Hi, I want to compliment you for writing this post, giving such historical facts and sharing the last news about the Kambule carnival. Sadly, this carnival will not be as every year, but the virtual carnival is a great way to join people together and enjoy the Trinidad and Tobago carnival. I have a question, how to join this virtual event?

    Thank you for sharing


    • Melting Pot
      Posted at 16:58h, 02 April Reply

      Hey, Alketa glad you enjoyed our post. Fortunately, Carnival stakeholders refuse Covid19 to stop our festival completely. So many have put on online shows and events and even created films as part of the generation of online content. Keep checking our space for all the exciting information on Carnival 2022.

  • Ann
    Posted at 02:28h, 02 April Reply

    I have been interested in learning about the Canboulay riots. And summing it up they were riots by the descendants of freed slaves on the islands of Trinidad and Tobago in response to efforts by the British police to crack down on aspects of the celebration of Carnival. The British police didn’t succed so the celebration seems to have gained force.

    • Melting Pot
      Posted at 17:01h, 02 April Reply

      We are glad Ann that you enjoyed the post. The African contribution has played an indelible part in the development of the fabric that makes up Trinidad and Tobago. Stay tuned for much more.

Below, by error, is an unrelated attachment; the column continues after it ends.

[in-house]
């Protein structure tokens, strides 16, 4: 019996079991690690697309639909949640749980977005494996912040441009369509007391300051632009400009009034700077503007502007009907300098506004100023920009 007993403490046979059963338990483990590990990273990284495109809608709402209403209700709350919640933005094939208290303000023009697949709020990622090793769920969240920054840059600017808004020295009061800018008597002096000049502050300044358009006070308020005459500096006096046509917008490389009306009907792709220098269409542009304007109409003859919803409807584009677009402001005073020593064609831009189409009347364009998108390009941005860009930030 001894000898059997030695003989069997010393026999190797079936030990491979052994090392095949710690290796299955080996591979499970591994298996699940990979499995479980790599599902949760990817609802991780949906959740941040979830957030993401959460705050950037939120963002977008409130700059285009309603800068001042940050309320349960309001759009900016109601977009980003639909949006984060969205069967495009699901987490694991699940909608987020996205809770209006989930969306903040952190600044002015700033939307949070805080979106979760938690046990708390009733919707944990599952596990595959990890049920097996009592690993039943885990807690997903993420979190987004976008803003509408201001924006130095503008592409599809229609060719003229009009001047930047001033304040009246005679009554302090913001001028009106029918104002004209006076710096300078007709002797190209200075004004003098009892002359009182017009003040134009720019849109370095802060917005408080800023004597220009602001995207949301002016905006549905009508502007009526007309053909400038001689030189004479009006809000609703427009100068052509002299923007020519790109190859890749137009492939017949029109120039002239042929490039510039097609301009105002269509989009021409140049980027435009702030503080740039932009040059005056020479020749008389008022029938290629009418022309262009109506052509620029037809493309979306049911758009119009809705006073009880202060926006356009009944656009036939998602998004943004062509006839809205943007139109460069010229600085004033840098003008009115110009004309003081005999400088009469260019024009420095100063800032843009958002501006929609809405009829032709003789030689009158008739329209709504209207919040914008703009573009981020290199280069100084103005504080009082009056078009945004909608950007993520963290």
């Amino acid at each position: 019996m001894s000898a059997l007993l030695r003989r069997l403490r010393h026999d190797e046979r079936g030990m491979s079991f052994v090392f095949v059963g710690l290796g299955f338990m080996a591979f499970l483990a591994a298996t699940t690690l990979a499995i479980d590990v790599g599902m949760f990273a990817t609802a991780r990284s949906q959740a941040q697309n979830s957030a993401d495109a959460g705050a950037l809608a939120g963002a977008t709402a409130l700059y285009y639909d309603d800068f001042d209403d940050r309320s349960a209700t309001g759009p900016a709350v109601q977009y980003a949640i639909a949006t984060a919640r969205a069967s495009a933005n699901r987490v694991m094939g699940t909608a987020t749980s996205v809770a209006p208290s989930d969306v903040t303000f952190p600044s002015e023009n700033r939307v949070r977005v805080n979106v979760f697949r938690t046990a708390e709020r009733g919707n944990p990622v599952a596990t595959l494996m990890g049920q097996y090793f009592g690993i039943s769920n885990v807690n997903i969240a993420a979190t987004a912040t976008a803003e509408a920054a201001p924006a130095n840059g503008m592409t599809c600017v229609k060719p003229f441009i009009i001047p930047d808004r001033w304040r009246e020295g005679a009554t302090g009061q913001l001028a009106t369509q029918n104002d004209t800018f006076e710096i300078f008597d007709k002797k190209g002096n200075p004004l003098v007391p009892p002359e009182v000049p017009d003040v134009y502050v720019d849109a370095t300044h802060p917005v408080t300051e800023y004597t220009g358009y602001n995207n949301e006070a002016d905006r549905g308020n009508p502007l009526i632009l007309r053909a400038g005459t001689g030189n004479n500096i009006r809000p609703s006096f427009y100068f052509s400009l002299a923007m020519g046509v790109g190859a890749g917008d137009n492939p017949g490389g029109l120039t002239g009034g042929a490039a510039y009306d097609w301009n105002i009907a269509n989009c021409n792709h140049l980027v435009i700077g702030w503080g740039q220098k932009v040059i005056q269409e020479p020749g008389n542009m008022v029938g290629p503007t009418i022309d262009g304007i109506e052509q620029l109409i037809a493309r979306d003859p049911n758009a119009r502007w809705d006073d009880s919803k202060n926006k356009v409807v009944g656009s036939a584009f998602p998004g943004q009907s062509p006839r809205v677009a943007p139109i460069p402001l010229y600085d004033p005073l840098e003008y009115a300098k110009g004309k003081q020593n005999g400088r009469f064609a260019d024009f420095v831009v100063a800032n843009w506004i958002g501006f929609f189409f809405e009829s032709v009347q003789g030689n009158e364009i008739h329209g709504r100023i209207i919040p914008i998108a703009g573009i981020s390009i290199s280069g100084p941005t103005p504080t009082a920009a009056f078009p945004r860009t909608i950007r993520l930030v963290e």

• Kokontala
    Posted at 03:00h, 02 April Reply

    Hi, I’ve gone through your post about Kambule – The Trinidad and Tobago carnival is saved. I find it very educative and informative. I never thought that there is such a ritual re-enactment in the history of the whole world. I think this act is of great importance because now I know that there were Africans who contributed to the development of national culture and growth of the city as you clearly mentioned. Thank you so much for sharing this beautiful piece of writing with us. I will be visiting your site to learn more, and I will also be sharing it with my students.

    • Melting Pot
      Posted at 16:41h, 02 April Reply

      We are so glad that you found the article useful. We certainly will strive to put up more of this type of content in the future and look forward to seeing you more.

Post A Comment